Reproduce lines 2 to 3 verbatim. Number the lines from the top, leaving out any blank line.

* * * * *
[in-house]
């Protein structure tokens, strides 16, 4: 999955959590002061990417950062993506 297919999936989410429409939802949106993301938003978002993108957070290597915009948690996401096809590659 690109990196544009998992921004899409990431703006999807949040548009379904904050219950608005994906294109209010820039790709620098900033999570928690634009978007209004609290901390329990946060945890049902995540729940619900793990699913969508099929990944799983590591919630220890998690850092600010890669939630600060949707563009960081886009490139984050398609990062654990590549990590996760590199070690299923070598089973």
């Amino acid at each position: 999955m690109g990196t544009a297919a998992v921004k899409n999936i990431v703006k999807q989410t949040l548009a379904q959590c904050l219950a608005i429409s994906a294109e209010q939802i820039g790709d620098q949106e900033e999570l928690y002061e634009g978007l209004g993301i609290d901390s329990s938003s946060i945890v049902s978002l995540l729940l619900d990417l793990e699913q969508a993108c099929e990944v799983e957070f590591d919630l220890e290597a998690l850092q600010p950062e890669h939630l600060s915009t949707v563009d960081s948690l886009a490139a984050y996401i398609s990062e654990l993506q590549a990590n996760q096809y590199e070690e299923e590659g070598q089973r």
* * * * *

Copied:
């Protein structure tokens, strides 16, 4: 999955959590002061990417950062993506 297919999936989410429409939802949106993301938003978002993108957070290597915009948690996401096809590659 690109990196544009998992921004899409990431703006999807949040548009379904904050219950608005994906294109209010820039790709620098900033999570928690634009978007209004609290901390329990946060945890049902995540729940619900793990699913969508099929990944799983590591919630220890998690850092600010890669939630600060949707563009960081886009490139984050398609990062654990590549990590996760590199070690299923070598089973």
């Amino acid at each position: 999955m690109g990196t544009a297919a998992v921004k899409n999936i990431v703006k999807q989410t949040l548009a379904q959590c904050l219950a608005i429409s994906a294109e209010q939802i820039g790709d620098q949106e900033e999570l928690y002061e634009g978007l209004g993301i609290d901390s329990s938003s946060i945890v049902s978002l995540l729940l619900d990417l793990e699913q969508a993108c099929e990944v799983e957070f590591d919630l220890e290597a998690l850092q600010p950062e890669h939630l600060s915009t949707v563009d960081s948690l886009a490139a984050y996401i398609s990062e654990l993506q590549a990590n996760q096809y590199e070690e299923e590659g070598q089973r």